• Market-Based Approach. Investigate comparable roles within your industry to understand the market rate. This can be accomplished by researching job listings or consulting compensation surveys. Ensuring your salary aligns with industry standards, even if you opt to reinvest it back into the company, helps maintain transparent and fair compensation practices across the organization.
  • Business Needs Approach. Tailor your salary to your company’s financial needs. This requires projecting the company’s revenue and expenses, and gauging how much you need to cover your personal expenses while preserving business stability.
  • Equity or Profit-Sharing Approach. Consider a lower base salary with potential equity or profit-sharing. This strategy can align your interests with the company’s, motivating you to strive for long-term growth.

The most suitable method depends on your personal financial circumstances, industry norms and your startup’s stage. It’s crucial to thoroughly weigh each option to determine the best fit for both you and your business.

Strategies for Adjusting Your Salary as Your Company Grows and Evolves

Reassessing your salary and compensation package as your startup matures is crucial to maintaining fairness and meeting the evolving business demands. Here are some strategies to consider:

  • Performance-Based Adjustments. Link your salary to particular milestones or performance indicators. You could, for example, align a portion of your salary with revenue goals or customer acquisition rates. This can help align your motivations with the company’s, encouraging the pursuit of defined objectives.
  • Industry Norms Review. Regularly check industry standards, and adjust your salary as needed. As your startup becomes more mature and you gain experience or expertise in your field, you may warrant a higher salary.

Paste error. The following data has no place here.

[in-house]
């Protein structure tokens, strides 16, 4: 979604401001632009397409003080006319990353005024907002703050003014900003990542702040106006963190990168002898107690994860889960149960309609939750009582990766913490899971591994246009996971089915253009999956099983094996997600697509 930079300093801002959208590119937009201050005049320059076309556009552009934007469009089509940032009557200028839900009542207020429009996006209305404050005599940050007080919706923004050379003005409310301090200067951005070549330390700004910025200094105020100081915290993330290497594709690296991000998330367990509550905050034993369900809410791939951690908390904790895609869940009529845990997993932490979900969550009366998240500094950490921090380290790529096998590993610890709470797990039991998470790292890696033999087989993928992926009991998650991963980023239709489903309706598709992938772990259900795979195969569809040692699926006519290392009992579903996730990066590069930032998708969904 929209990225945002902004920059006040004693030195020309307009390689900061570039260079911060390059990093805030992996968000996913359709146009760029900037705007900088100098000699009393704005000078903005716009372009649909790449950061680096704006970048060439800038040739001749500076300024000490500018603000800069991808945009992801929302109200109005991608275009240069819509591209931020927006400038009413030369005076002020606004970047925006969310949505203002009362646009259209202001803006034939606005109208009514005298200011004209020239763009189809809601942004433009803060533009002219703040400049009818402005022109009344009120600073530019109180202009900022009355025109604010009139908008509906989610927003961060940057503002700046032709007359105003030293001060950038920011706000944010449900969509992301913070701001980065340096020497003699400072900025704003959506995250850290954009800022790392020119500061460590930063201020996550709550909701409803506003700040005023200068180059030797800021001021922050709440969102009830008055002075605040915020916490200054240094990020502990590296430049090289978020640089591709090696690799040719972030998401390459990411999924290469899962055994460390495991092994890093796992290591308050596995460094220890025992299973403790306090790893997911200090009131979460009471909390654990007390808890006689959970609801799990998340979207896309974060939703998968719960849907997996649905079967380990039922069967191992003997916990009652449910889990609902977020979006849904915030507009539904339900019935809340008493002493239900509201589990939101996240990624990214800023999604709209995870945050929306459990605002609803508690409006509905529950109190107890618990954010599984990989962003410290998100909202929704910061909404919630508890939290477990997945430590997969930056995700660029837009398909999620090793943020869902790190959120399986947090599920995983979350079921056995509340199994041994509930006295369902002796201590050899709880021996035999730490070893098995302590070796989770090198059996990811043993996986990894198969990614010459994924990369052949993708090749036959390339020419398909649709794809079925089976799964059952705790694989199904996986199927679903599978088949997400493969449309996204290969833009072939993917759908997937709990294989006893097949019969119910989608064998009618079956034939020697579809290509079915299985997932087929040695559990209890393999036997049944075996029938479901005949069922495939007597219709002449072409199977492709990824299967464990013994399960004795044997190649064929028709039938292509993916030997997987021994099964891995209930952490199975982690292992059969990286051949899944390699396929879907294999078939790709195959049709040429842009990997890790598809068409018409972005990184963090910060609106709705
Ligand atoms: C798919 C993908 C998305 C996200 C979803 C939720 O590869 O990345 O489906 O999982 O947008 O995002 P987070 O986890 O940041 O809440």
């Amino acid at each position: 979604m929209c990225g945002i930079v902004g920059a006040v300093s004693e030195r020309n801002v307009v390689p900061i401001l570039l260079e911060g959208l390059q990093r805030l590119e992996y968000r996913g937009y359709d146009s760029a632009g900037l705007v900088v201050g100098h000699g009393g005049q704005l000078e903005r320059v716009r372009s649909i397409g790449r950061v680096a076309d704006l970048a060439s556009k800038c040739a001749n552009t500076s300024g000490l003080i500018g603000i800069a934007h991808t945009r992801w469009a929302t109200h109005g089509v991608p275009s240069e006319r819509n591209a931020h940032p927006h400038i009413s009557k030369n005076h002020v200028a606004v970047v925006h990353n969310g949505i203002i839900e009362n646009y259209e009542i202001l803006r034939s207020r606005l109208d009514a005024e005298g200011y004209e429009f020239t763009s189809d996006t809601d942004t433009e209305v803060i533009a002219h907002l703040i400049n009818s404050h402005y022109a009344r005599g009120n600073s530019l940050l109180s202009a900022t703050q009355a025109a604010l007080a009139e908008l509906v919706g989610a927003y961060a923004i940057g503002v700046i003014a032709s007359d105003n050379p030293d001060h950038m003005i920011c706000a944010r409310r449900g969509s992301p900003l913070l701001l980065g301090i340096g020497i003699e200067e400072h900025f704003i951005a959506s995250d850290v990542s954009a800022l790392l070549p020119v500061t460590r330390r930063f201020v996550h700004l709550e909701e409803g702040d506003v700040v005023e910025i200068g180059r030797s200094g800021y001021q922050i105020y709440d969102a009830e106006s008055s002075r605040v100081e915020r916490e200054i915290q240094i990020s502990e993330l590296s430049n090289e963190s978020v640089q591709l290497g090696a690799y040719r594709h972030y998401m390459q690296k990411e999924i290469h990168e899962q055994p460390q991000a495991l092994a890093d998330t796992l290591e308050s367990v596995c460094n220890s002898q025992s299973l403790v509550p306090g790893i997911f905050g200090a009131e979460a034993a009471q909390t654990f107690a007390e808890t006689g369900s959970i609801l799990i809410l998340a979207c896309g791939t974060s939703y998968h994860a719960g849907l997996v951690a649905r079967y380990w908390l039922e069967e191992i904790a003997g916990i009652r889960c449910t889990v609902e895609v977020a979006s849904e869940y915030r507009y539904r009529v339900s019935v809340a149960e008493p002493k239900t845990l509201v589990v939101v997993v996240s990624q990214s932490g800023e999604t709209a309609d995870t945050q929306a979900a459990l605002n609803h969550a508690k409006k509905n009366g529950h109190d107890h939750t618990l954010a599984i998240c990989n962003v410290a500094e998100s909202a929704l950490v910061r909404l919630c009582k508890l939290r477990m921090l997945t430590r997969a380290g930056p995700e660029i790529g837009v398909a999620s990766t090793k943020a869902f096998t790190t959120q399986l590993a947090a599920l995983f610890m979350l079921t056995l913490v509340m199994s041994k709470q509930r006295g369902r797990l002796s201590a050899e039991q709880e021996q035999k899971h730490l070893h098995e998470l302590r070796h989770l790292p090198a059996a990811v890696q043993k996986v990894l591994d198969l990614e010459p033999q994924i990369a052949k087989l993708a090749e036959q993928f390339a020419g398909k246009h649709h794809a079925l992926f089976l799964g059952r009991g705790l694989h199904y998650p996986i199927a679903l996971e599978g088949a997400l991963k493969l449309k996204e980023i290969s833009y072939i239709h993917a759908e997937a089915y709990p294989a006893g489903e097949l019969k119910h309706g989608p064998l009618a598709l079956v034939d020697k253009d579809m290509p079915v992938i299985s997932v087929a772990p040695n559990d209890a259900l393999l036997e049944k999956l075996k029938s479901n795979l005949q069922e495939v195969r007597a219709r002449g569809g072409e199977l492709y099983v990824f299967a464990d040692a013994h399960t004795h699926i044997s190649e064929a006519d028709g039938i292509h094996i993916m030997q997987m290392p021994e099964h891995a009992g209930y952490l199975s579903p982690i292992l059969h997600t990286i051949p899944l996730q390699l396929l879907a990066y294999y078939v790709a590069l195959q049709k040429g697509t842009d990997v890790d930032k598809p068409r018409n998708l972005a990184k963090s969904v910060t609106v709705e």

• Company’s Financial Health. The financial stability of your company should be factored into salary adjustment decisions. If the business is facing financial strain, it may not be prudent to increase your salary, regardless of industry standards. Conversely, if the company is flourishing, you might have more leeway to modify your compensation.

There’s no universal approach to adjusting a founder’s salary as a startup evolves. Therefore, it’s essential to consider all relevant factors, including personal financial needs, industry norms, performance metrics and the business’ financial health, to devise a fair and justifiable compensation package that fosters long-term growth and success.


In conclusion, determining how much startup founders should pay themselves is a complex decision that requires careful consideration of multiple factors. While there is no one-size-fits-all approach, founders should consider their personal financial situation, industry norms, business needs, and their own skills and experience. Reassess compensation packages as the company grows and evolves. By taking the time to establish a fair and justifiable salary, startup founders can help ensure the long-term growth and success of their business.